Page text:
I love dingoes very much. I worked with them while two were in captivity for two years at the Keith Turnbull Research Institute in Frankston.

I am still extremely angry that a women on Frazer Island, who fed a hungry, sick looking dingo, was fined $ 40,000 for giving it some food.

When does injustice stop?"


[1] Mr Brunner was then a Senior Technical Officer for the Department of Conservation, Forest and Land. He developed the technique for identifying mammalian hair which was published in 1974 and is used around the world. In Australia users include the CSIRO, Government agencies and universities.

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There was absolutely no evidence to even suggest that the Chamberlains killed their baby. The camping ground at the time had other campers, and they witnessed the horror of the parents searching for their baby. They all believed the Chamberlains and witnessed their distress. There were footprints on the space blanket at the time, but the police cleaned it. Why and how would Lindy kill her baby?
The "blood" in the car turned out to be paint. The hairs were evidence of a dingo.
The whole saga and damage to the Chamberlains was to deflect from the NT poor management of the camping ground, and lack of care of duty.
The dingo wouldn't have to "attack" a sleeping baby, but consider it easy "food". Humans aren't an exception to the Laws of Nature!
The mismanagement of this case raises serious questions about our judicial system. Without evidence of a body, blood, a weapon, motive, and in the light of dingoes in the area at the time, it was obviously a dingo that took Azaria, and no evidence contrary to it.
There could have been some human intervention, but not from the Chamberlains. A park ranger could have found the baby's remains and buried it, to avert further implications as to their lack of responsible management of tourist and wildlife.

The refusal by the NT Government to acknowledge impropriety in its persecution of the Chamberlains for 32 years, and its refusal to apologise, is symptomatic of an insular morally corrupt culture in its senior management.

Here are some other reasons for this assessment:

1. Mataranka cruelty - NT Government Complicit
2. The Primary Industries department of the NT Government, through its close association with LiveCorp and Meat and Livestock Australia, was well aware of the halal cruelty of Indonesian abattoirs, yet due to the high value of live cattle exports to the NT economy did nothing about it. It failed in its governance responsibilities as well as in betraying Australian society's moral values.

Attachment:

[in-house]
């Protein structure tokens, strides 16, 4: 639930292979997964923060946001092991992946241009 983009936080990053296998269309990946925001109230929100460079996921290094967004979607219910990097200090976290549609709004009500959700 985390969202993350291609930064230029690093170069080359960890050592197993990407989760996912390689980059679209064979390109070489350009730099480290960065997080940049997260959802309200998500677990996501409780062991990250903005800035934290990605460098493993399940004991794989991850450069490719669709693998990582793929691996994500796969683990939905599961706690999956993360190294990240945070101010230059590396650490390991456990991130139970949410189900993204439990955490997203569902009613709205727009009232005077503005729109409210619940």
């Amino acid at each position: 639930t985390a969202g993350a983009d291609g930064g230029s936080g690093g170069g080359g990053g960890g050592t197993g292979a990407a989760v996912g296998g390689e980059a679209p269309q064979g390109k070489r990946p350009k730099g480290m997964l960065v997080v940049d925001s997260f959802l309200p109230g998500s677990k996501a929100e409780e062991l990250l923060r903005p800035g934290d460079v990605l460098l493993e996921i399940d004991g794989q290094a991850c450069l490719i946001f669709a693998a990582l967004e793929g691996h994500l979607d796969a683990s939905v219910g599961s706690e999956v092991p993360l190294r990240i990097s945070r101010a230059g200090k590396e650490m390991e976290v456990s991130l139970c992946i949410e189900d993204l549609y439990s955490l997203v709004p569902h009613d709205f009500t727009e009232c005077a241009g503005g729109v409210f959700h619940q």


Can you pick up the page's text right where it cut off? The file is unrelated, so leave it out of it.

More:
3. Decades of NT Government neglect of indigenous communities by not providing adequate policing and other services, lead to gross instances of violence and child abuse which drove the Howard Government in 2007 to implement the The Northern Territory National Emergency Response (also referred to as "the intervention").
4. The NT Government oversaw a large part of the Aboriginal and Torres Strait Islander Commission (ATSIC) which received millions of federal funding to distribute to Indigenous community programs, including health, education and employment. It was an absolute failure, wasted millions and presiding over increasingly horrible conditions in Aboriginal communities and was ultimately disbanded in 2003.
5. The NT Government has a history of neglecting to supply public infrastructure and services to remote Indigenous communties, while instead diverting fiunds to beautify downtown Darwin.
6. The ongoing problem of Darwin's northern suburbs losing power due to the neglect of the power distribution network - maintenance of the substations, etc.
7. NT Government;s administration and delivery of the SIHIP remote indigenous housing programme to build 750 homes, floundered, seeing less than half built due to delays in developing information systems, an absence of key staff, a weakness in governance and delays in completing key planning documents.
8. In all literacy and numeracy tests only 30 to 35% of Northern Territory students met national minimum standards. When those who did not participate are added, half the students in the Northern Territory failed to meet national minimum standards. In the rest of Australia less than 15% of students failed to meet the minimum standards.

Suggan Buggan
Snowy River Region

IF you want to know more about Hans Brunner and the Lindy Chamberlain appeal, tune into the "Lindy Tapes" documentary, which premieres on Channel 7 Sunday 16th August at 8.30pm. Brunner pointed out that dingos were dogs, among other things. That's an indication of the state of education in our legal professions and the need for more science education.

Just watched this documentary. It was absolutely terrific! Hans Brunner's contribution to justice was very important. Just proves to me again what a sorry profession the law is. Fortunately the journalists involved in this documentary - father and son, the first inspiring the second - were incredible. As were the Chamberlains in their terrible ordeal.

Hans Brunner's expert evidence was extremely important in this case. Had it been taken on beard decades earlier it would have saved a lot of misery for the Chamberlain family. At least they finally saw some degree of justice although the harm could not be undone. There are heroes in this sorry tale and Hans is one of them.